Growing Your Wedding Business in 2021

Today I’m delighted to introduce my very first guest expert to the blog, Elizabeth Shiels of Rock Paper Coin. She’ll be sharing her wisdom and knowledge to help you make sure that 2021 is a year of growth for your wedding business.
I also did a great podcast episode with Elizabeth on Inbox Strategies to Supercharge your Wedding Business so be sure to check that out too.

As we draw to the end of the first quarter of 2021 it’s natural to feel some hope as news of a vaccine motivates the wedding industry to push forward on the road to recovery.

With all of the uncertainty in 2020, one key takeaway for all business owners is the importance of having multiple revenue streams to limit risk.

Providing one service to one market can be lucrative, but this approach leaves you prone to market shifts that are out of your control. Instead, diversifying your sources of revenue helps to ensure that your business can carry on even if one or two of them becomes ineffective.

In the quietness left behind by wedding postponements and cancellations, many event professionals turned their sights inward and focused on how they can safeguard their businesses for the future.

COVID-19 may have caught us off-guard, but we’ve now learned not to take anything for granted.

For many, risk-proofing their business means entering new markets or introducing new products and services, effectively expanding their revenue streams.

What does this look like in action?

Great question. If you’re considering market growth in 2021 (or later), here are the steps to take for a smart and practical approach to expansion.

Determine whether it’s the right time.

Growing a business in any manner isn’t a simple task. It requires time, mental energy, financial resources, and commitment to see it through.

If you’re not fully prepared to embark on that endeavor, you may end up doing more harm than good.

Good signs that it’s time to grow is if you’re consistently turning down business, your services are being requested outside of your market, and/or you are fielding inquiries for services you don’t (yet) offer.

Regardless of how you choose to grow, the most important thing is to ensure that you’re financially solvent and have the time in your schedule to make it happen.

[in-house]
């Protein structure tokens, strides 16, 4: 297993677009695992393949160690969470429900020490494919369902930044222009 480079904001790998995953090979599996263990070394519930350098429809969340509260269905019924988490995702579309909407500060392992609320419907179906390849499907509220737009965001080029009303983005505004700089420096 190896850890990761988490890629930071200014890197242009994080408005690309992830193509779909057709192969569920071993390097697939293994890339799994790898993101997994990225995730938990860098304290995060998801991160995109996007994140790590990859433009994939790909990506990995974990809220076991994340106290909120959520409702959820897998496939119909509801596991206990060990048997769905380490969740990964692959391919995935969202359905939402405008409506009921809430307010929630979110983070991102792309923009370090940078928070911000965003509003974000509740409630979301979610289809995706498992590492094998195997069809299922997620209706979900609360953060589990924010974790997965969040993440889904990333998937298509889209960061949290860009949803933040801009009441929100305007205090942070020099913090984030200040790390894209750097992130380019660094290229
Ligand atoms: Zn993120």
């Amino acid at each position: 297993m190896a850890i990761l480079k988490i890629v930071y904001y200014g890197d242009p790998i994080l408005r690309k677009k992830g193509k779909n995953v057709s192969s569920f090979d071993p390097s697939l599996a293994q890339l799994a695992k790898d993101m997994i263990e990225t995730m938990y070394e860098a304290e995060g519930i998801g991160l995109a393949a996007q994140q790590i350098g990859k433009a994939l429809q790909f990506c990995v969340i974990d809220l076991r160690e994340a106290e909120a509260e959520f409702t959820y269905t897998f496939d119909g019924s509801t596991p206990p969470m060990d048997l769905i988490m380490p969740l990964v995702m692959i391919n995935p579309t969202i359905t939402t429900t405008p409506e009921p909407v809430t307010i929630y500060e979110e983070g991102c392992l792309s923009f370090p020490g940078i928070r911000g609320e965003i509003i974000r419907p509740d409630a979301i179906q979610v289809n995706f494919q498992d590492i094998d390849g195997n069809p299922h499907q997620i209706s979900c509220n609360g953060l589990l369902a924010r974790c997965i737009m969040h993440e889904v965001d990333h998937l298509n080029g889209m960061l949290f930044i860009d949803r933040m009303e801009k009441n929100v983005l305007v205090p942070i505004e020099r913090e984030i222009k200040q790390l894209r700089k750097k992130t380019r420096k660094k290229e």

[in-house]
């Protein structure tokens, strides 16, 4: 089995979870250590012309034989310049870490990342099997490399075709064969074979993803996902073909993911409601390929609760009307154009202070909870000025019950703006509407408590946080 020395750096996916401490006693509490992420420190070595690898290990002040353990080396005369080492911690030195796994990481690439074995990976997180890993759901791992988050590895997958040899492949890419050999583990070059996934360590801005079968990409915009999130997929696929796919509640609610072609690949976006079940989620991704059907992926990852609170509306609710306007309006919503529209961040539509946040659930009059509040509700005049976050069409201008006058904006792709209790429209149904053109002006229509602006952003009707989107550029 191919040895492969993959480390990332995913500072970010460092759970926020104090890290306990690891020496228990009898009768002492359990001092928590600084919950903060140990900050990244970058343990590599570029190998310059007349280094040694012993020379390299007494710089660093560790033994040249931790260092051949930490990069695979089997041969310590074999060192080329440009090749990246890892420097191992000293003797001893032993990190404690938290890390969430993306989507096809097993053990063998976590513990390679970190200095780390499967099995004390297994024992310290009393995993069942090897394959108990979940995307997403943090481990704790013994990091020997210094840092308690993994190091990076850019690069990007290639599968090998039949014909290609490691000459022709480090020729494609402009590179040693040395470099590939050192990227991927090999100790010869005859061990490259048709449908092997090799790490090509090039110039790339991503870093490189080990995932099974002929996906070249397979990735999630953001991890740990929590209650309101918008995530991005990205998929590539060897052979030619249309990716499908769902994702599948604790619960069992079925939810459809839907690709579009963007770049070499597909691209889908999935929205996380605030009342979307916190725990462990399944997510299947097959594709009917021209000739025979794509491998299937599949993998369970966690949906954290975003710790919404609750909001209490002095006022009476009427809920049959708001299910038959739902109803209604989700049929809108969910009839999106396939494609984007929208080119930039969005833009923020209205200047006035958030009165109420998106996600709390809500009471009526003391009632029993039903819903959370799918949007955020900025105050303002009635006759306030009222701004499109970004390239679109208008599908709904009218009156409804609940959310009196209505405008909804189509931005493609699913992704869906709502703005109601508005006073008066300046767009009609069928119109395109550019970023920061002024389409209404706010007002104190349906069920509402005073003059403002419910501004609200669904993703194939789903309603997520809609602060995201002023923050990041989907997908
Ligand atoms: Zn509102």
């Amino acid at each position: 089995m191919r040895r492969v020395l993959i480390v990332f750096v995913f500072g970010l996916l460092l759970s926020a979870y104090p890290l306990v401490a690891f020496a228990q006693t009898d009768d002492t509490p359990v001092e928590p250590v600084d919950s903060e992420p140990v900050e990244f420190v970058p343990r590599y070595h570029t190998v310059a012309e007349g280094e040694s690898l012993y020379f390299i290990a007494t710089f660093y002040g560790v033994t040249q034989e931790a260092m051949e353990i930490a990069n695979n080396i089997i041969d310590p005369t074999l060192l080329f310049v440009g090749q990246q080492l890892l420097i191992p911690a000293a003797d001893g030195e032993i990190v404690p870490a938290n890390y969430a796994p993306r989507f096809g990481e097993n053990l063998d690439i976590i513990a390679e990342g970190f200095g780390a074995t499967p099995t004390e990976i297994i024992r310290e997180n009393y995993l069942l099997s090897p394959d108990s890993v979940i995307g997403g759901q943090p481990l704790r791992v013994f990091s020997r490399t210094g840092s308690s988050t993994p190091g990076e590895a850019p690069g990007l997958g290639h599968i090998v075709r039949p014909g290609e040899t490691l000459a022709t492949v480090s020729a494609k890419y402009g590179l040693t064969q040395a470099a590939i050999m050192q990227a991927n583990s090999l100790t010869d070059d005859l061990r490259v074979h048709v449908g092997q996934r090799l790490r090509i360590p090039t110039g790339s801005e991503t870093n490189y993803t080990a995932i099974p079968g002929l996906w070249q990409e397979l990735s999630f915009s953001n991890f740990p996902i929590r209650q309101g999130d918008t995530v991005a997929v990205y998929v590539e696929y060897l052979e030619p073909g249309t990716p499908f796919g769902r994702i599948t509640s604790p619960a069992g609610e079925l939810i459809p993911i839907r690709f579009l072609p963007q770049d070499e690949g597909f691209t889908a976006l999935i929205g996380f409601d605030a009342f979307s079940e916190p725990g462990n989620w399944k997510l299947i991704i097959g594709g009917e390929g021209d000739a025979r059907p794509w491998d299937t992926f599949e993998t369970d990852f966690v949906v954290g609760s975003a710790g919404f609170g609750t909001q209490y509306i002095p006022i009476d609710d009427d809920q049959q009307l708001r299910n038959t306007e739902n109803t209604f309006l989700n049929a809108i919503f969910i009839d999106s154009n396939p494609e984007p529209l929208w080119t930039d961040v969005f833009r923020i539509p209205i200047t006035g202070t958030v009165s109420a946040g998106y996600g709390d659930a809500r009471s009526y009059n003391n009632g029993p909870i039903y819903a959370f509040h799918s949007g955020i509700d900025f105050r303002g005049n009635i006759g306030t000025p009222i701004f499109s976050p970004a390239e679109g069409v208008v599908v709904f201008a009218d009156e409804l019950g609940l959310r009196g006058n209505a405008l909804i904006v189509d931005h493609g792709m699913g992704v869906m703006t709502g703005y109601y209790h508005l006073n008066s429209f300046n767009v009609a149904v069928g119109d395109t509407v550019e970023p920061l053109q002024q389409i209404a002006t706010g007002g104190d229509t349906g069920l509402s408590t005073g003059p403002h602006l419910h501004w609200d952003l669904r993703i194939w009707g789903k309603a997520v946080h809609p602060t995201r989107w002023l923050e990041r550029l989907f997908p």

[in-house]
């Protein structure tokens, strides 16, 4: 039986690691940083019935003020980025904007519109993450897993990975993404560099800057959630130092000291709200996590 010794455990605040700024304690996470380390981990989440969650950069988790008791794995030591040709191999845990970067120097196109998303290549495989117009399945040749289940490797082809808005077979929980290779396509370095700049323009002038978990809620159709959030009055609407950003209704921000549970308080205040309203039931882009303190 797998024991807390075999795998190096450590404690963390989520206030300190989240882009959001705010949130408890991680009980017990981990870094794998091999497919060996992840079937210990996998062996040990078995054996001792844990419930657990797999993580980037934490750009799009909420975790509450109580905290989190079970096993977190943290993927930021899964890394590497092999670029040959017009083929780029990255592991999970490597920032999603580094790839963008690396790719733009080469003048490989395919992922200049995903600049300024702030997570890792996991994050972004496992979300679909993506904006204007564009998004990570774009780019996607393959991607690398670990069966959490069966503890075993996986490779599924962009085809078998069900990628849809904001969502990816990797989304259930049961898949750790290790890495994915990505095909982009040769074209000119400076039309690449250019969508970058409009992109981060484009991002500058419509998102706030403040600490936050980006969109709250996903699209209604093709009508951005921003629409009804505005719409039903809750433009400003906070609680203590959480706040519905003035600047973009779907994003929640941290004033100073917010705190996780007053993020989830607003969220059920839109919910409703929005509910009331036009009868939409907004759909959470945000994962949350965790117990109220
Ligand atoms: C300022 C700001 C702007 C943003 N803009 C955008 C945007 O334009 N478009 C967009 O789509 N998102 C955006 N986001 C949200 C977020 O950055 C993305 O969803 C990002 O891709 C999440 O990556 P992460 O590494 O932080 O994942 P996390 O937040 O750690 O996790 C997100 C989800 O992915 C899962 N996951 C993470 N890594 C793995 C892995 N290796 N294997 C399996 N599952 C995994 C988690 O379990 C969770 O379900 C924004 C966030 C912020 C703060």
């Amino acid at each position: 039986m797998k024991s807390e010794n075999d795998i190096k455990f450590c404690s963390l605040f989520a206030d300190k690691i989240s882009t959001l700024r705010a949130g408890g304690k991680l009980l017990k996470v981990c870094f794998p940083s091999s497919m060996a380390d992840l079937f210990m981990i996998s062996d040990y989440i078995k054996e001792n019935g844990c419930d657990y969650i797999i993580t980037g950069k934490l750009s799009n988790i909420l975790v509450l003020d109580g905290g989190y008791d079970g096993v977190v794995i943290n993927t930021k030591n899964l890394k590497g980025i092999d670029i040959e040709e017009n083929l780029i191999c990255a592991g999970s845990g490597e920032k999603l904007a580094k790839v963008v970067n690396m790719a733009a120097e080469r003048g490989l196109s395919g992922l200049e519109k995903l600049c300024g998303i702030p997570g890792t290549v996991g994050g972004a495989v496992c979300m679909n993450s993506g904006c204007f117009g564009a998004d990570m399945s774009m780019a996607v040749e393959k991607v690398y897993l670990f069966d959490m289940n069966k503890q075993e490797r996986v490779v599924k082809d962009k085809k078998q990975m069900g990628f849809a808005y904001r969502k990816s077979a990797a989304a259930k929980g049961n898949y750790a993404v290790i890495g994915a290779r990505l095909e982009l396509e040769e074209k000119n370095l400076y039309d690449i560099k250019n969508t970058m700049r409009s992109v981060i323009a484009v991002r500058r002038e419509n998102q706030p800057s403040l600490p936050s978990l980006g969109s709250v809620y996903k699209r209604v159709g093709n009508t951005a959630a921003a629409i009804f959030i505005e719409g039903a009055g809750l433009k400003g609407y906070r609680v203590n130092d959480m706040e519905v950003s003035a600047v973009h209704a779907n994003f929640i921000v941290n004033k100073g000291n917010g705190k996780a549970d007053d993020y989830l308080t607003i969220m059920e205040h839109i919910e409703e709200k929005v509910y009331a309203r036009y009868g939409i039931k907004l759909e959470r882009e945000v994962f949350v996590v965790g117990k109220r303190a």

Learn about your new market.

Market research is an essential step, whether you’re entering a new geographical region or targeting a new niche audience.

Interested in becoming well versed in the LGBTQ+ market? It is incredibly important for you to immerse yourself and learn all you possibly can about what LGBTQ+ clients seek when planning a wedding.

Curious about the corporate market? Start talking to business executives. You cannot enter any market without doing your research to ensure a smooth transition.

Before making any major steps, spend some time interviewing people in your target market and monitoring social media groups and forums for  more insights.

The more market knowledge you have in your pocket, the better equipped you’ll be to make a splash when you launch.

Prepare your team for the change.

Next, it’s time to think about your company’s capacity. Is your existing team enough to accommodate an influx of new business? Will you need to hire anyone new to fill in some gaps?

Whatever your plan, be sure to connect with your staff to discuss operational changes. You’ll also need to prepare for a timely hiring process if that’s the route you’ll take, as well as any supplementary training required for your new market (both for new and existing employees).

Assess your brand in the context of your new market.

Your brand is the outward representation of your business and, while you might have it nailed down in your existing market(s), it may call for a refresher when expanding elsewhere.

Lean on your market research and get a feel for what will resonate with your new client base. Does your current brand fit in with that ideal?

It may just need a few small tweaks, like a fresh tagline or a new version of your logo. Maybe it’s as simple as adding a new page on your website for a new service, like micro-weddings.

If you are so lucky to be in a city that promotes community over competition, connect with your competitors to see what they’re doing — not to replicate, but simply to understand what each other is doing and how you want to stand out among the bunch.

Expanding into a new market in any way is as risky as it is rewarding. The best thing you can do is to take your time — don’t rush into it and hurry the process.

Otherwise, you may cut some important corners that would make your transition more impactful.

A big part of growth is educating yourself about anything and everything related to what you want to achieve, so get ready to set goals in 2021 and buckle down to listen, learn, and respond.

About Elizabeth…

Elizabeth Sheils is the co-founder of Rock Paper Coin, the first software platform to bring together wedding planners, couples, and vendors into one system for managing and paying contracts and invoices. Elizabeth is also a lead wedding planner with award-winning firm Bridal Bliss, where she manages the Seattle team. She was recently recognized by Special Events in its Top 25 Event Pros to Watch series.

Elizabeth Shiels  Rock Paper Coin